The "land" referred to here is Persia (roughly Iran today, not Israel). Many non-Jews lived in Persia and surrounding regions, but our text says that "many" of these "became Jews." In other words, non-Jews (Gentiles) became Jews. Becoming a Jew depends more on trusting in the true and living God than on who gave birth to you.
Some today would affirm that one cannot be both a good Jew and a good Christian, but this is disproved by the fact that the earliest followers of Jesus were mostly Jews. In fact, Jesus Himself was born of a Jewess and was the adoptive son of a Jew. Being Jewish and Christian at the same time, therefore, is compatible.
Consider the words of the Jew, Paul. His Jewish credentials were about as good as any, but he had no difficulty affirming allegiance both to the God of Abraham and to the Lord Jesus Christ. He wrote that a Gentile who receives Jesus into his heart actually becomes a child of Abraham and participates in God's promise to Abraham.
Galatians 3:24-29: "Wherefore the law was our schoolmaster to bring us unto Christ, that we might be justified by faith. But after that faith is come, we are no longer under a schoolmaster. For ye are all the children of God by faith in Christ Jesus. For as many of you as have been baptized into Christ have put on Christ. There is neither Jew nor Greek, there is neither bond nor free, there is neither male nor female: for ye are all one in Christ Jesus. And if ye be Christ's, then are ye Abraham's seed, and heirs according to the promise."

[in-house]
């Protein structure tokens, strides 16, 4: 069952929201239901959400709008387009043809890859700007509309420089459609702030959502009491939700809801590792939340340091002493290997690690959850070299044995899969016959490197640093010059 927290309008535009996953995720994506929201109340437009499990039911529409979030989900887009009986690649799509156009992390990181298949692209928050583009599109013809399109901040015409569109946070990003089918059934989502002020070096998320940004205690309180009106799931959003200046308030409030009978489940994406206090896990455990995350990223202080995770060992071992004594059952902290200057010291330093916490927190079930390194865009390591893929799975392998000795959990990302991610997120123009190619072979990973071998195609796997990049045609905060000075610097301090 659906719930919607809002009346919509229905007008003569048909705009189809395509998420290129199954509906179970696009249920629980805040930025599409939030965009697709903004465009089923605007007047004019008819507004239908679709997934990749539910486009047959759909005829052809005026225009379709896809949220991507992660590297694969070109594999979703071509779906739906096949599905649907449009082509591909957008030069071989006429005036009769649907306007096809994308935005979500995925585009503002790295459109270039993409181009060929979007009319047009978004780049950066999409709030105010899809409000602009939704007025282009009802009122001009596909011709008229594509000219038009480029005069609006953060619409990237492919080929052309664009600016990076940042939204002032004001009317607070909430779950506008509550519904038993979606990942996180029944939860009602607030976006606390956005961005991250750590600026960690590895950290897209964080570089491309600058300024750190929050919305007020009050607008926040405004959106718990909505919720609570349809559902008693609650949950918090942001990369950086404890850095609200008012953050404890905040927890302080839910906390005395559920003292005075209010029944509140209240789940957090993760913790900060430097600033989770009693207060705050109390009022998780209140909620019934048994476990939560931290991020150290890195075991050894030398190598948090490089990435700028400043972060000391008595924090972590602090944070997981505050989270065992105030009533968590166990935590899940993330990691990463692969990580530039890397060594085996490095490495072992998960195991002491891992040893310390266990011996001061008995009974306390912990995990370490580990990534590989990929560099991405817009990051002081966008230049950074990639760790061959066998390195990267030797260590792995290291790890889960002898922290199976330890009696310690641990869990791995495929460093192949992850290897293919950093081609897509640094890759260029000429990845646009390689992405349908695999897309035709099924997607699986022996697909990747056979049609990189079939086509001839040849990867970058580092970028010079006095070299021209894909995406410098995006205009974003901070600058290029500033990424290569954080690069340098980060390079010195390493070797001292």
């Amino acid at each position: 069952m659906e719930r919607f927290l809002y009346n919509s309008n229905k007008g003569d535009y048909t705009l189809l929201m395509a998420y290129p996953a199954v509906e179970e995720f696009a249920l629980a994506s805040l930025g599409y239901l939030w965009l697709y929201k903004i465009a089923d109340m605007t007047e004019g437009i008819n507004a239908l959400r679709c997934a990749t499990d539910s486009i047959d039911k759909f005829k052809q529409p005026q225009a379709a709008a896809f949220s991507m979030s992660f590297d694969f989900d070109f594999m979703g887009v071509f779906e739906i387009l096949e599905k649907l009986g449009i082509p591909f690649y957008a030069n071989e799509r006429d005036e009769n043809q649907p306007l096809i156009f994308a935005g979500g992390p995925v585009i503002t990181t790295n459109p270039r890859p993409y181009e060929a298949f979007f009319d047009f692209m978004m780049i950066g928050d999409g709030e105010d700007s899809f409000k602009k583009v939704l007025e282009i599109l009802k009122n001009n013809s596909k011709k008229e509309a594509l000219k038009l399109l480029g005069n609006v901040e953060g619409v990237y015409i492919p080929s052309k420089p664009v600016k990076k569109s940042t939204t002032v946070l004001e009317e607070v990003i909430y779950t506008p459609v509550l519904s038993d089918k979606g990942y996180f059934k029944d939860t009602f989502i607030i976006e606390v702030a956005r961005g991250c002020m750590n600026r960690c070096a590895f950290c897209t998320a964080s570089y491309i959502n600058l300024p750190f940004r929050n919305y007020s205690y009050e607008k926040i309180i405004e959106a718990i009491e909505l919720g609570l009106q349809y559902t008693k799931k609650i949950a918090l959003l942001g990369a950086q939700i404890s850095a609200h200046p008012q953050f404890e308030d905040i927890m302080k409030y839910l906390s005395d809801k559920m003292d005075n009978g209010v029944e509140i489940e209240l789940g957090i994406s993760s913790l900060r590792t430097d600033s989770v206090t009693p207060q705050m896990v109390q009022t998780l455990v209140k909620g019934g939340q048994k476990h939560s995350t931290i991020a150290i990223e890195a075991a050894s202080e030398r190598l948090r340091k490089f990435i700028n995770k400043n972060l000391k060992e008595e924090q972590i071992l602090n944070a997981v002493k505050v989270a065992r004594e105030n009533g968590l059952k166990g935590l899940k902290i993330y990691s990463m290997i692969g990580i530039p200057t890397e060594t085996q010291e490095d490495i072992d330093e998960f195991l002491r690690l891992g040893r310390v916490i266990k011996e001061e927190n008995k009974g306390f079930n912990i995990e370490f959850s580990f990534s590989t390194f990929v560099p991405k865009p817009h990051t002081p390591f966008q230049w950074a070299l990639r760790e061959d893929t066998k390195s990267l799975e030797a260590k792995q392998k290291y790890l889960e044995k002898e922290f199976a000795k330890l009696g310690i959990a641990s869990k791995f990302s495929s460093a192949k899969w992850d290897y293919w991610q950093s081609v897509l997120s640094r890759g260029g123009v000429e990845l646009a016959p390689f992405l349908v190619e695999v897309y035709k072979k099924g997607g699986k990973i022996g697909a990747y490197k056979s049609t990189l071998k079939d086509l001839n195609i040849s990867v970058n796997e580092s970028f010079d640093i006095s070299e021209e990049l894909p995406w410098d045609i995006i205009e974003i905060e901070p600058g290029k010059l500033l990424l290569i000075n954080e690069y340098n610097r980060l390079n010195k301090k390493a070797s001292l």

Jesus was and is the greatest Jew ever born into the world. May all who trace their physical roots to Abraham rejoice with him in Jesus. PGH